Editor’s note: Occasioned by Thomas McCraw’s The Founders and Finance: How Hamilton, Gallatin, and Other Immigrants Forged a New Economy, this is the first post in a series by Liberty Fund Senior Fellow Hans Eicholz that will explore the contrasting visions for the early American republic in the financial, economic, and foreign policy thinking of Alexander Hamilton and Albert Gallatin. Stay tuned for further developments.
Thomas McCraw has given us a compelling portrait of two major figures at the outset of American financial and economic history in The Founders and Finance. His primary aim is to draw out their similarities—their foreign origins, their experiences in commerce, their capacity to see the big picture of American nationhood—but I was struck more by their striking dissimilarities.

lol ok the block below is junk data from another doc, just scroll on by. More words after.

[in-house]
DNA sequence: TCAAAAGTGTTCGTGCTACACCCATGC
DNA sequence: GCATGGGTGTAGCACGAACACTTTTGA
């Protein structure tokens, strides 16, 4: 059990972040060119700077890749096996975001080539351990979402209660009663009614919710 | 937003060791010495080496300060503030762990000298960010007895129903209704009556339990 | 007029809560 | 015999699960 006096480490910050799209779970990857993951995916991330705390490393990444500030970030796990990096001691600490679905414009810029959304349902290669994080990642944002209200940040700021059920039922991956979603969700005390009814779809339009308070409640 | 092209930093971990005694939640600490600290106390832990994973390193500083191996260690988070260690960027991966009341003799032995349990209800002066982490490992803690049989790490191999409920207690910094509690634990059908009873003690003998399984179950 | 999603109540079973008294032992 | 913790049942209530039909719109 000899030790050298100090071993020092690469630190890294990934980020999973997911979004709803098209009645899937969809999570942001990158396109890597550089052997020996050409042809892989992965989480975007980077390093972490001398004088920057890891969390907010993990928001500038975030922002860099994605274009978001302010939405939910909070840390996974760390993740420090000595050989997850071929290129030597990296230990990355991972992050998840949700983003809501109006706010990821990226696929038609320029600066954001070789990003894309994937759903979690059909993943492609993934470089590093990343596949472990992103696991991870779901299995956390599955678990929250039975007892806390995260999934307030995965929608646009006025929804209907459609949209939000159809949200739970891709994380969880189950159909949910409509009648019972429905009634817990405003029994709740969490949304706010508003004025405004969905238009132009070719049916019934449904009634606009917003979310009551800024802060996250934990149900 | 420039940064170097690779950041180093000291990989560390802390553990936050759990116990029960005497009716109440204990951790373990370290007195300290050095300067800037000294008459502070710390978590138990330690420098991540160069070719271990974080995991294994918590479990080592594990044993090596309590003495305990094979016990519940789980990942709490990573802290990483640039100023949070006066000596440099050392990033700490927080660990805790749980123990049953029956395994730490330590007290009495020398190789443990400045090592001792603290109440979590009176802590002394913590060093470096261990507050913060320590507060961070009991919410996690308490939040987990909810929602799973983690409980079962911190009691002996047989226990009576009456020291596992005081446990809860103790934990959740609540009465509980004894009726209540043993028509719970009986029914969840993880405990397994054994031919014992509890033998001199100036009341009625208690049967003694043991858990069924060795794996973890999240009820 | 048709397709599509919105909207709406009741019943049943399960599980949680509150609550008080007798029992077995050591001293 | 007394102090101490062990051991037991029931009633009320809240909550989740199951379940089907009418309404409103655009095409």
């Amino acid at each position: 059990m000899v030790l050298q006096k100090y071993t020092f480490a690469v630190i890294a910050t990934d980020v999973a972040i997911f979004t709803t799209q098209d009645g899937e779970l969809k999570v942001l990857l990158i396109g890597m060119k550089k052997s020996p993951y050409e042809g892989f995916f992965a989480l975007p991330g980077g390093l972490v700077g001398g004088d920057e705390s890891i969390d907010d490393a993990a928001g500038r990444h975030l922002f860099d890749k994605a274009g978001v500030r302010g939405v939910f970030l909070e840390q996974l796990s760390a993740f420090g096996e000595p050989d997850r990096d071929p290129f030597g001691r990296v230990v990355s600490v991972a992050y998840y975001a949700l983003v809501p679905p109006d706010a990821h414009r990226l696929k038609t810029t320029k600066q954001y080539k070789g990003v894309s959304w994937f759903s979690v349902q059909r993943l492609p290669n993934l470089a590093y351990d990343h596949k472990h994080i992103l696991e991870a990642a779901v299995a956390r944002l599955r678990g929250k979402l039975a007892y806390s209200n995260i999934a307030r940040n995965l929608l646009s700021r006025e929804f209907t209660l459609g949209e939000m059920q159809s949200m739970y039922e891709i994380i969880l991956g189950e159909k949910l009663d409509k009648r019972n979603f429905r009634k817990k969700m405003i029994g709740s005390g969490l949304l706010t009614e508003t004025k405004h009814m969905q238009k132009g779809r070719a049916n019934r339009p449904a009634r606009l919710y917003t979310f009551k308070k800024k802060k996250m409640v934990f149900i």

Where Albert Gallatin aspired initially to commercial success; Hamilton very early determined on a political career. Where Gallatin felt somewhat awkward on the political stage, Hamilton thrilled at the prospects of a public career and a public reputation. Where Gallatin learned to roll with the political punches of a diverse and rollicking republic (adapting policies to commercial and political realities), Hamilton formulated a clear, even unitary conception of where America needed to go and what he needed to do to get it there.